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Replay 2020
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Replay 2020

Anchored by the band’s set from Virtual Lollapalooza and new interviews, “Replay 2020” explores the roots, music and impact of alt-rock icons Jane’s Addiction.

Lollapalooza Nation Godfathers

3 Min Read

At one point during this Jane’s Addiction documentary, guitarist Dave Navarro describes the group as “a traveling art installation.” The image is apt: During the alternative music boom of the late 1980s and early 1990s, the Los Angeles band was populated by iconoclasts who became rock stars.

Fronted by Perry Farrell — a shamanic presence with a piercing, high-pitched voice — the band embodied the era’s anything-goes mentality. Musically, Jane’s Addiction songs combined influence from tornadic punk, flashy funk-metal and spiritual classic rock; thematically, their lyrics were frank and forward-thinking, delving into social issues (e.g., interracial relationships, the human side of drug addiction) and big questions probing nature, sex, religion.

There’s no denying the enduring power of the band’s unique chemistry and formidable musicianship.

Today, the band’s hedonistic vibe and penchant for mind-expanding philosophy and aggressive sonics feel like a relic from a more free-spirited time, when echoes of ‘60s idealism still permeated rock. Still, there’s no denying the enduring power of the band’s unique chemistry and formidable musicianship.

When Lollapalooza 2020 went virtual, the current Jane’s Addiction lineup — Farrell, Navarro, long-time drummer Stephen Perkins and bassist Chris Chaney — convened for a mini-set, their first in three years, which is included here. There’s no rust evident as the quartet tears through songs such as the howling “Ocean Size” and frantic “Stop” with full lights and production. These performances also illustrate Jane’s Addiction’s range.

The 2003 hit “Just Because,” their only entry on the Billboard Hot 100 to date, is explosive, courtesy of Farrell’s keening howl and the combination of Chaney’s simmering bass line and Navarro’s scorching guitar blasts. In contrast, a tune from the band’s 1987 self-titled live effort, “I Would for You,” is aching and gorgeous, with mournful bass and understated guitar that resembles a seagull wail. A loose take on the 1990 track “Been Caught Stealing” boasts a jazzy interlude that adds pleasing new dimensions.

Short interview segments provide a baseline knowledge of Jane’s Addiction’s history as they touch on the band’s formation, major albums such as “Ritual de lo Habitual” (1990) and the quartet’s close association with Lollapalooza, the festival Farrell co-founded in the early ‘90s. Still, some of these interviews offer lovely insights: Perkins speaks movingly about the timeless nature of “Then She Did,” featuring lyrics Farrell wrote about the death of his mom and girlfriend, while multiple members offer engaging recollections about Lollapalooza’s communal early days.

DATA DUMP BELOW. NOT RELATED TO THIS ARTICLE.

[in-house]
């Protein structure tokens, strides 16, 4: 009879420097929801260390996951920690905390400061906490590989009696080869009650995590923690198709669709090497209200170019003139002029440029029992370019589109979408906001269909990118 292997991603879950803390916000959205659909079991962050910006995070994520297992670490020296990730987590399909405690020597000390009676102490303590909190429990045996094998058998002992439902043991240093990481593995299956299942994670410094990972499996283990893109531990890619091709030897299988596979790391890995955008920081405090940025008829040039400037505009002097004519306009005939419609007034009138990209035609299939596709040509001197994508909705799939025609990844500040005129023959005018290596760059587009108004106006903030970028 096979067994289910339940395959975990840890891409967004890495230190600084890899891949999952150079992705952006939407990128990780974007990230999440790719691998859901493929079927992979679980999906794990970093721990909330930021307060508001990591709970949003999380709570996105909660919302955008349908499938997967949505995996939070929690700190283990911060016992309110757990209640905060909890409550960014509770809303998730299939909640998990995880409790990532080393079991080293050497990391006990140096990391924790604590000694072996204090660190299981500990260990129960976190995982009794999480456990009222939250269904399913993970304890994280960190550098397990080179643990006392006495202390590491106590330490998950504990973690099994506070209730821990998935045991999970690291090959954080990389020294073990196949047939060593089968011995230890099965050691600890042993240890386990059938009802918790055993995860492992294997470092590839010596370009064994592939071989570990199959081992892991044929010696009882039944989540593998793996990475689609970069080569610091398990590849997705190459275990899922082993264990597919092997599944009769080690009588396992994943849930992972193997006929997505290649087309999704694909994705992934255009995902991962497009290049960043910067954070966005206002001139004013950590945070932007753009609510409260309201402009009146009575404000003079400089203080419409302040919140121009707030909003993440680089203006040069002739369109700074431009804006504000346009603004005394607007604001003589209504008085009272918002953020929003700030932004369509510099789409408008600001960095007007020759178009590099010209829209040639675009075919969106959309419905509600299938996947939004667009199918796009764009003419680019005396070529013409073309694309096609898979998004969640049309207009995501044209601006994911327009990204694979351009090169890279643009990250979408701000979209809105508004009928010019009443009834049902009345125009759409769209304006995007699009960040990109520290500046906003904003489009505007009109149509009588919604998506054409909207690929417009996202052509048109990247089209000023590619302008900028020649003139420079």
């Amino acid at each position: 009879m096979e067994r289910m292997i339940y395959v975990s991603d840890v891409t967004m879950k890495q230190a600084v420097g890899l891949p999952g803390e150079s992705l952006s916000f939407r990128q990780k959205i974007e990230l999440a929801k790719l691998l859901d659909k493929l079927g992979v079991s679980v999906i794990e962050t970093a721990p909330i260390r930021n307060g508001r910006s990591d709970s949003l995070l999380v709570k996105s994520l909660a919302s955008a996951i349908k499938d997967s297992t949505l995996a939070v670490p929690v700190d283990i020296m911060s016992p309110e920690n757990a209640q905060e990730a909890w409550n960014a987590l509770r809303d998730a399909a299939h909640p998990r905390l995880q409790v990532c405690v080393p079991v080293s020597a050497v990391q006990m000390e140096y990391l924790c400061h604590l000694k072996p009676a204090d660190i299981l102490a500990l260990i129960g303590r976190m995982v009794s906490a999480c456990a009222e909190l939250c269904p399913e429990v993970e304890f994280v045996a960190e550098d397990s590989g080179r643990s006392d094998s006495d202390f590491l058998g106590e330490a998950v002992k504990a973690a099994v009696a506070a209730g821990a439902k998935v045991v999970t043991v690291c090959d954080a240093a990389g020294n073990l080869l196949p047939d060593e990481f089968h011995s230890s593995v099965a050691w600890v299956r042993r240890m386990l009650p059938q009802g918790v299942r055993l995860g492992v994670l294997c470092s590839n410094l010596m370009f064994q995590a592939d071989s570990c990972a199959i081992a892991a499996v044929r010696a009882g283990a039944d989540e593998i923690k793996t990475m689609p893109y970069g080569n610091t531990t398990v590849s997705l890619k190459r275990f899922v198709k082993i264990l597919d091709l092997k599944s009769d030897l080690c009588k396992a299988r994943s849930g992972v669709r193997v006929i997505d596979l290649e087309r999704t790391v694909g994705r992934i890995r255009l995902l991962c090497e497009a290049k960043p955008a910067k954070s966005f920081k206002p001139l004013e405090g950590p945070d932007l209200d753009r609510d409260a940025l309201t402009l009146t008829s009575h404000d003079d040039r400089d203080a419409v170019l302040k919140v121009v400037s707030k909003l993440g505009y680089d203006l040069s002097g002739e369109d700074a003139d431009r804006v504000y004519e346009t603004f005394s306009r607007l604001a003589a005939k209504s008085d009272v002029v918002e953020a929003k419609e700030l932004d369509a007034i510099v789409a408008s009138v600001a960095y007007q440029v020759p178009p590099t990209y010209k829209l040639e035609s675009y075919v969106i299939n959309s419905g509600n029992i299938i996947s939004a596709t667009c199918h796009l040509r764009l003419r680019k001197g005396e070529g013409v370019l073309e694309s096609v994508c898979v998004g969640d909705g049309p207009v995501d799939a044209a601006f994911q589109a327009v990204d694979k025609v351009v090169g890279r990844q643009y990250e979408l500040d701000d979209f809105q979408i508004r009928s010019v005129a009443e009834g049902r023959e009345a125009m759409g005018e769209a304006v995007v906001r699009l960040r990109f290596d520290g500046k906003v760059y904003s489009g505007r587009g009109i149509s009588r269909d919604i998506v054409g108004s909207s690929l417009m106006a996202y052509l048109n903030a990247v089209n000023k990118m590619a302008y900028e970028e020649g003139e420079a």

Cover art for Jane’s Addiction’s “Ritual De Lo Habitual” album. | Perry Farrell | Warner Bros. | Source: Amazon | 2006

Cover art for Jane’s Addiction’s “Ritual De Lo Habitual” album, Amazon

Fans will likely want more. Chaney mentions that each musician initially brought different influences to Jane’s Addiction’s sound, but only Farrell gives specifics: that he wanted to be in a band as great as the Beatles, the Stones, Jimi Hendrix and The Who.

The patchy narrative leaves some gaps. Original bassist Eric Avery, who was integral to Jane’s Addiction’s viscous grooves in the ‘80s and early ‘90s, is largely overlooked, and one of the group’s signature songs, the alternative rock hit “Jane Says,” is ignored. By the end, soundbites start veering into fluffy existential territory (“I refuse to ever think that we’d break up anymore; I just decide that it’s a break”) that doesn’t offer much insight.

The positive affirmations reflect who the musicians are today: older, wiser, sober and in a much healthier headspace than they were in their wilder heyday. But Jane’s Addiction connected so deeply with fans because of their willingness to give into a fuller spectrum of human emotions — grief, sadness and sorrow — and find the bittersweet beauty within this pain. That deeper story isn’t on the agenda here.

Annie Zaleski is an award-winning journalist, editor and critic based in Cleveland, Ohio. Her profiles, interviews and criticism have appeared in publications such as Rolling Stone, NPR Music, Guardian, Salon, Billboard, Stereogum, The A.V. Club and more. Zaleski wrote the liner notes for the 2016 deluxe edition of R.E.M.’s “Out of Time” and contributed an essay to the 2020 Game Theory compilation “Across the Barrier of Sound: PostScript.” Her book on Duran Duran’s “Rio” for the 33 1/3 book series comes out in May 2021. She is currently working on the book “Why the B-52s Matter” for University of Texas Press.

Annie Zaleski is an award-winning journalist, editor and critic based in Cleveland, Ohio. Her profiles, interviews and criticism have appeared in publications such as Rolling Stone, NPR Music, Guardian, Salon, Billboard, Stereogum, The A.V. Club and more. Zaleski wrote the liner notes for the 2016 deluxe edition of R.E.M.’s “Out of Time” and contributed an essay to the 2020 Game Theory compilation “Across the Barrier of Sound: PostScript.” Her book on Duran Duran’s “Rio” for the 33 1/3 book series comes out in May 2021. She is currently working on the book “Why the B-52s Matter” for University of Texas Press.

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